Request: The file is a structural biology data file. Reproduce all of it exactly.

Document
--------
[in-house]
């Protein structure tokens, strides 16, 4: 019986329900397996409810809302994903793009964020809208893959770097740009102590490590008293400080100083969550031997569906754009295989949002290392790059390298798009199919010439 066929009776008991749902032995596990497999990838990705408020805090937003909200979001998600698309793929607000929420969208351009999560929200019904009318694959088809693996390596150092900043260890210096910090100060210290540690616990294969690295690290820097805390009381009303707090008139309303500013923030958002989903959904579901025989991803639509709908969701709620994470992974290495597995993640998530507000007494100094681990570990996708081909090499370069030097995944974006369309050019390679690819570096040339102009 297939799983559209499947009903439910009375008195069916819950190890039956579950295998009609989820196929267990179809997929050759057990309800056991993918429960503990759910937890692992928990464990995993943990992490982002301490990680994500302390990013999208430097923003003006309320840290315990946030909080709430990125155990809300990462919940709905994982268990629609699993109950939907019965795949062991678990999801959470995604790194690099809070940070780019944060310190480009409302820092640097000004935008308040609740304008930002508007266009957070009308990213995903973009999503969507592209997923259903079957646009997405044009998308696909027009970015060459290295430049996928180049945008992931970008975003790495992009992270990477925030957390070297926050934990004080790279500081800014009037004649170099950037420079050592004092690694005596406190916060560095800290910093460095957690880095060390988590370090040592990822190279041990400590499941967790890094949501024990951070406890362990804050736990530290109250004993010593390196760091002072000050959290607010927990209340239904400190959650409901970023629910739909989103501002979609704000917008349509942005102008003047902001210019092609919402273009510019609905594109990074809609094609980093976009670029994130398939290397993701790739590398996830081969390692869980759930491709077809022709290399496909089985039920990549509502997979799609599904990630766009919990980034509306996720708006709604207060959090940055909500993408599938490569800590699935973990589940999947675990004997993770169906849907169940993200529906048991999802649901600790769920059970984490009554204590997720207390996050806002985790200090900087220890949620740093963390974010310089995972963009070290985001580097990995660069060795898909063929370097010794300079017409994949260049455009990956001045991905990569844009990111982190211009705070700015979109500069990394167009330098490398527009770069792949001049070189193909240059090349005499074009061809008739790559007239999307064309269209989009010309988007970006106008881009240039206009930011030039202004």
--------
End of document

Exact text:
[in-house]
């Protein structure tokens, strides 16, 4: 019986329900397996409810809302994903793009964020809208893959770097740009102590490590008293400080100083969550031997569906754009295989949002290392790059390298798009199919010439 066929009776008991749902032995596990497999990838990705408020805090937003909200979001998600698309793929607000929420969208351009999560929200019904009318694959088809693996390596150092900043260890210096910090100060210290540690616990294969690295690290820097805390009381009303707090008139309303500013923030958002989903959904579901025989991803639509709908969701709620994470992974290495597995993640998530507000007494100094681990570990996708081909090499370069030097995944974006369309050019390679690819570096040339102009 297939799983559209499947009903439910009375008195069916819950190890039956579950295998009609989820196929267990179809997929050759057990309800056991993918429960503990759910937890692992928990464990995993943990992490982002301490990680994500302390990013999208430097923003003006309320840290315990946030909080709430990125155990809300990462919940709905994982268990629609699993109950939907019965795949062991678990999801959470995604790194690099809070940070780019944060310190480009409302820092640097000004935008308040609740304008930002508007266009957070009308990213995903973009999503969507592209997923259903079957646009997405044009998308696909027009970015060459290295430049996928180049945008992931970008975003790495992009992270990477925030957390070297926050934990004080790279500081800014009037004649170099950037420079050592004092690694005596406190916060560095800290910093460095957690880095060390988590370090040592990822190279041990400590499941967790890094949501024990951070406890362990804050736990530290109250004993010593390196760091002072000050959290607010927990209340239904400190959650409901970023629910739909989103501002979609704000917008349509942005102008003047902001210019092609919402273009510019609905594109990074809609094609980093976009670029994130398939290397993701790739590398996830081969390692869980759930491709077809022709290399496909089985039920990549509502997979799609599904990630766009919990980034509306996720708006709604207060959090940055909500993408599938490569800590699935973990589940999947675990004997993770169906849907169940993200529906048991999802649901600790769920059970984490009554204590997720207390996050806002985790200090900087220890949620740093963390974010310089995972963009070290985001580097990995660069060795898909063929370097010794300079017409994949260049455009990956001045991905990569844009990111982190211009705070700015979109500069990394167009330098490398527009770069792949001049070189193909240059090349005499074009061809008739790559007239999307064309269209989009010309988007970006106008881009240039206009930011030039202004």